Tanya Valentin - What Your Emotions are telling you

Last week was hard…

If you are a mum, you will know that one of the most challenging things in life is navigating your teen’s strong emotions. And I had one of those weeks.

Have you ever experienced this? I am sure you have…

A week that is a continuous emotional rollercoaster…

One emotional outburst after another.

Constant tears.

A week where all that you can do as a mum is strap yourself in and hang on for dear life, hoping that you and your teen will all get out the other end in one piece!

Why your teen’s emotions so challenging for you as a mother?

Firstly, your teen’s emotions can be incredibly triggering.

In his short instructional video on the hand model of the brain, Dr Daniel Siegel, explains how the neo-cortex of the brain (the rational thinking bit) disengages from the limbic system during an emotional upheaval. He calls this “flipping your lid”. When we “flip our lid” we lose the ability to think objectively due to the stimulation of our amygdala which controls our fight, flight or freeze reactions. When two people are in conversation with each other and one person “flips their lid” it can very easily trigger the other person to flip theirs too. I am sure that you have experienced these many times.

You can access this short video HERE.

Teen Emotions

Secondly, no mother (or parent for that matter) likes to see their child, upset or in emotional distress. This can be emotionally challenging for parents on so many levels.

Here are some of the reasons why this could be difficult for you:

Your teen’s emotions can activate an unhealed wound in you

We all carry around unresolved hurt and wound to our Maiden, from our experiences in the past. Many of these unhealed wounds happened to us when we were a child or a teen. When you witness your child struggling with a similar experience this can cause you to relive your past experience as if it is happening to you all over again.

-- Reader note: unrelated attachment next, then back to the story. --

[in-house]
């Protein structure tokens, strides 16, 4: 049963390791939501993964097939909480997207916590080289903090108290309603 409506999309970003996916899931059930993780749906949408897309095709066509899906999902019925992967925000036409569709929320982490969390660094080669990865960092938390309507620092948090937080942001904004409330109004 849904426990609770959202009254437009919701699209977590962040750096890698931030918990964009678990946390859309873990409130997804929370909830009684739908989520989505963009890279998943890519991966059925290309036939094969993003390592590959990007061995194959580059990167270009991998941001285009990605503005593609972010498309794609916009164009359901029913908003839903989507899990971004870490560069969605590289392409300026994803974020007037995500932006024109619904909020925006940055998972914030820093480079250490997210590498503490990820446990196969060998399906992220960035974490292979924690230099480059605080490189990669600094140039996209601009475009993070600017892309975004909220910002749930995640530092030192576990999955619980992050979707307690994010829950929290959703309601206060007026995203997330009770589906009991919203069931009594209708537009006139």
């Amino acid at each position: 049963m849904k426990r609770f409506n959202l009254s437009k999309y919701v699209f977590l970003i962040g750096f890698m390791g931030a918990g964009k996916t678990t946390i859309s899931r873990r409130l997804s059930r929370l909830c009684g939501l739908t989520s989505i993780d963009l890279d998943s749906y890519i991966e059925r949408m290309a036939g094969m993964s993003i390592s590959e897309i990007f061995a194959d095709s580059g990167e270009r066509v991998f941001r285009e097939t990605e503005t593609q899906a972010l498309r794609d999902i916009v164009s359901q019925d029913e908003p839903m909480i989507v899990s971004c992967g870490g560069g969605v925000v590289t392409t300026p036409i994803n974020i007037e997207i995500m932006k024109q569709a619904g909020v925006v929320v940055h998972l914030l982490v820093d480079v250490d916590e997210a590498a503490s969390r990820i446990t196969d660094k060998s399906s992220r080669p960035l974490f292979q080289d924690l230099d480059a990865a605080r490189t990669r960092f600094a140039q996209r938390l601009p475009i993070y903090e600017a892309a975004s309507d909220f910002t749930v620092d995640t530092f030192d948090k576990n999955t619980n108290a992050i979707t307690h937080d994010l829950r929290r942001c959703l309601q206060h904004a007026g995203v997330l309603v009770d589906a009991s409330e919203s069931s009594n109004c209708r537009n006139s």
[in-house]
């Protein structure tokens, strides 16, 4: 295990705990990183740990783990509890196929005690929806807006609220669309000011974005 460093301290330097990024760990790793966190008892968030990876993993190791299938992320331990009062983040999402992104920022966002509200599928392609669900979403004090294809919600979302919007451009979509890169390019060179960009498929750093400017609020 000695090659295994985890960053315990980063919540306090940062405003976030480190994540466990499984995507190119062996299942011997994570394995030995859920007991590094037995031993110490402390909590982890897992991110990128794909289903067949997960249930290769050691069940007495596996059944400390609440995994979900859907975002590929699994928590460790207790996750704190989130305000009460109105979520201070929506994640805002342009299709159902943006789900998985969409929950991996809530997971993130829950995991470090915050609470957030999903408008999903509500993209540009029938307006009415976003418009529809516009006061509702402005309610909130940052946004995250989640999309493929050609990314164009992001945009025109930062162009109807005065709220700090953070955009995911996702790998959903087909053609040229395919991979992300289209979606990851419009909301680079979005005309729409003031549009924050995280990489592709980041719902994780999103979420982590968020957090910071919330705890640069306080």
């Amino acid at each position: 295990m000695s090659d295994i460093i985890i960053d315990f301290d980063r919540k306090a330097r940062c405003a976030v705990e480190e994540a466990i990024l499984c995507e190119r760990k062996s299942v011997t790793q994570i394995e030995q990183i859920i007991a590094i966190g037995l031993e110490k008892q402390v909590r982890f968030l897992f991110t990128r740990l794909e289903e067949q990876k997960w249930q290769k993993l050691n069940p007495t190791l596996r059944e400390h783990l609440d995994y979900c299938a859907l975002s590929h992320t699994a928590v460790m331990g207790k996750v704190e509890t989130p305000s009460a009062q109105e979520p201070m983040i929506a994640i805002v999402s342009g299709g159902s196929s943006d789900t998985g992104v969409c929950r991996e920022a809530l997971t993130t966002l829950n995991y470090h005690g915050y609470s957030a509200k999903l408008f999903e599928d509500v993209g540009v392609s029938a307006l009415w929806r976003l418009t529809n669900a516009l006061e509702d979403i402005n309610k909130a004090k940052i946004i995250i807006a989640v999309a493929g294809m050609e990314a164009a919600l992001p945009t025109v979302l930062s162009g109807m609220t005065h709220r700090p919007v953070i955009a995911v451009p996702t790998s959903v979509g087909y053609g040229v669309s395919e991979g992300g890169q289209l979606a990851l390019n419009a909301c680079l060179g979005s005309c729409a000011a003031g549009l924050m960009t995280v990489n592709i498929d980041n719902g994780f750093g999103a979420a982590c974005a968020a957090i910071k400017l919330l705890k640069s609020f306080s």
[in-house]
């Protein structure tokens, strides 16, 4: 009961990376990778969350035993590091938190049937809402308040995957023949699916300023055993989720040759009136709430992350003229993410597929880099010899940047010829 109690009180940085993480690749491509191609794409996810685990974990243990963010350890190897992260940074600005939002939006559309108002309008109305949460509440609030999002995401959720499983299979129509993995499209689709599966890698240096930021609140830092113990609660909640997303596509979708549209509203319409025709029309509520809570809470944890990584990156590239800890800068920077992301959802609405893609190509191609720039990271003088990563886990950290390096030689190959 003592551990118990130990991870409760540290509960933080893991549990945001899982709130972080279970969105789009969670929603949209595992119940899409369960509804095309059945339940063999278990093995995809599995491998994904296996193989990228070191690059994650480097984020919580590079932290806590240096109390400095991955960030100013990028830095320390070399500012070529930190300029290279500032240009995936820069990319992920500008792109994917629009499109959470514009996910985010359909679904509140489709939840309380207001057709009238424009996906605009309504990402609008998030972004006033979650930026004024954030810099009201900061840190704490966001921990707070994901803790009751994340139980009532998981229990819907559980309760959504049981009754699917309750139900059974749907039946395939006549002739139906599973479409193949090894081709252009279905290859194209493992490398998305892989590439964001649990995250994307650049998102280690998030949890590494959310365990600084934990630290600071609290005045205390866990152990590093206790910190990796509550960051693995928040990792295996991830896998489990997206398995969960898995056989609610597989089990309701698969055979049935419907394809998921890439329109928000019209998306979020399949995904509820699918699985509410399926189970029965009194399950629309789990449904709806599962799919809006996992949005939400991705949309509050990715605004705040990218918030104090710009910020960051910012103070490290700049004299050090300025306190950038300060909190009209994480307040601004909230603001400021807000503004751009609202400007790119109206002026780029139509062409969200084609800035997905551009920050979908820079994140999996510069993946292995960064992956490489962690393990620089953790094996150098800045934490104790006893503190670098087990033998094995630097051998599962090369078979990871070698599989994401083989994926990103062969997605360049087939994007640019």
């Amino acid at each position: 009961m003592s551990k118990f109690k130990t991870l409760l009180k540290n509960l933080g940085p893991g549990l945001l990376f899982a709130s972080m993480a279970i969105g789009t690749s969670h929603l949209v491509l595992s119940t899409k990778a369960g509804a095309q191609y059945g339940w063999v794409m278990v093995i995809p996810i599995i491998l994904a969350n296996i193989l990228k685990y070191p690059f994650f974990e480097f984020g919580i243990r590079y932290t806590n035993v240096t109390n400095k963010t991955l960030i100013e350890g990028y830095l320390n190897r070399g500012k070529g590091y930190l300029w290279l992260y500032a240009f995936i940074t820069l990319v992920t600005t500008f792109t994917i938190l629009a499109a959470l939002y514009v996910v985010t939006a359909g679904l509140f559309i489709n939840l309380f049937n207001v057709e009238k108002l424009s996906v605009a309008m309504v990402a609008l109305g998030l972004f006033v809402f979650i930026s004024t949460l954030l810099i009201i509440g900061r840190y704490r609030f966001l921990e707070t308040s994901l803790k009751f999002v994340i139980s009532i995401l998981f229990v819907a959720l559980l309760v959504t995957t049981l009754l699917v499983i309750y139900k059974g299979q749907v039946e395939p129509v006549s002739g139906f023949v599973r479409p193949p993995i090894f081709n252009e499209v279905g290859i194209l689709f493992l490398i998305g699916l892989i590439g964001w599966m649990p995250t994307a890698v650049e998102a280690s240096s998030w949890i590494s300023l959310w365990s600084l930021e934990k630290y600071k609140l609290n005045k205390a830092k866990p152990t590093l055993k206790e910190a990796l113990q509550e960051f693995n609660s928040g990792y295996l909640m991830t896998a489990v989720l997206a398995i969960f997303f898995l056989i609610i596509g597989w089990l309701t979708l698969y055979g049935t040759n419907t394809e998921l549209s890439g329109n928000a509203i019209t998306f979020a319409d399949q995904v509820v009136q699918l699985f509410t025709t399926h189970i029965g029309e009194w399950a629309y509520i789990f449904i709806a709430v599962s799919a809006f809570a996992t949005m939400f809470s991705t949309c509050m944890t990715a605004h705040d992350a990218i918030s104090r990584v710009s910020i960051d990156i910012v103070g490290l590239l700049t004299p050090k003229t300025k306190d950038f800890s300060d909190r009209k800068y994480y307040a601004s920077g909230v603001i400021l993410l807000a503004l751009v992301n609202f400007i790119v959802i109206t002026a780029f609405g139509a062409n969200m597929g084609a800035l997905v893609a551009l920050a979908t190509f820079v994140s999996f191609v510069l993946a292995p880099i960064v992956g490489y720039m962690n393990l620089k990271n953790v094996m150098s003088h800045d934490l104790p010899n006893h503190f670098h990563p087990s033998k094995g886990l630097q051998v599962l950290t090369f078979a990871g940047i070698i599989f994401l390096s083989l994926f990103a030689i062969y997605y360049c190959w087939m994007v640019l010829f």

Your teen’s emotions can trigger your emotions about emotions

Another wounding to our Maiden is how we were taught to deal with emotions or your meta-emotions philosophy. This is an example of a “mother wound”, generational conditioning or trauma that has been passed down to us by our mother and the mothers before her.

Think back to how your mother dealt with emotions such as fear, anger, sadness, anxiety?

How has this influenced how you respond to your own child’s emotions?

Your child’s experience of these emotions is an opportunity to heal this wound for yourself so that you don’t pass this to your daughters and sons.

Your teen’s emotions can set off your feelings of inadequacy as a parent

When we see how upset our child is, this can cause us to feel as if this is somehow our fault. This can trigger your emotions of shame and thoughts that you are somehow “not good enough” as a parent.

This is yet another “mother wound” and a shadow of the Mother Archetype. The wounded mother feels the need to fix, control and take everyone else’s problems on as if they are her own.

Let me get something straight here.

  • As a mother, it is not your job to fix all your children’s problems – it is impossible!
  • Emotions (even hard ones) are part of the human experience. Emotions are merely information about our needs.
  • Experiencing emotions will not harm your child.
  • Your child’s emotional outburst does not make you a bad parent.

The temptation to “fix”

I know that I am not alone in this, it is a very natural thing for us as Mums to want to solve problems, or to “fix things” for our children. For many of us, this sense of helplessness can set off our own emotions of frustration, anxiety, fear, shame and even anger.

My magical powers of being able to “kiss it better” left along with my daughters’ belief in the tooth fairy.

I can’t solve my seventeen-year-old daughter’s anxiety about what a post-Covid world will look like. Or her fear about the melting of the polar ice caps and global warming.

I can’t go to my thirteen-year-old daughter’s school and stop the other kids from picking on her.

All of this sucks!


What I have learnt during my parenting journey, and my research as a teacher is that if we head straight for the “solve” this can actually communicate to our children that we are dismissing or minimising their emotional experience. This can lead them to believe that we don’t understand them or even that we don’t care.

What to do instead?


One thing that I have learnt over the years is the importance of empathy – to be able to relate to another’s emotional experience.

Often, we forget that we have a different perspective of life from our children. We are a product of our experiences, and my forty-six years of experience can cause me to see the world quite differently from my teenage daughters. Things that might be trivial to me can seem like the end of the world to them.

The key thing here is to try to relate to the emotional experience.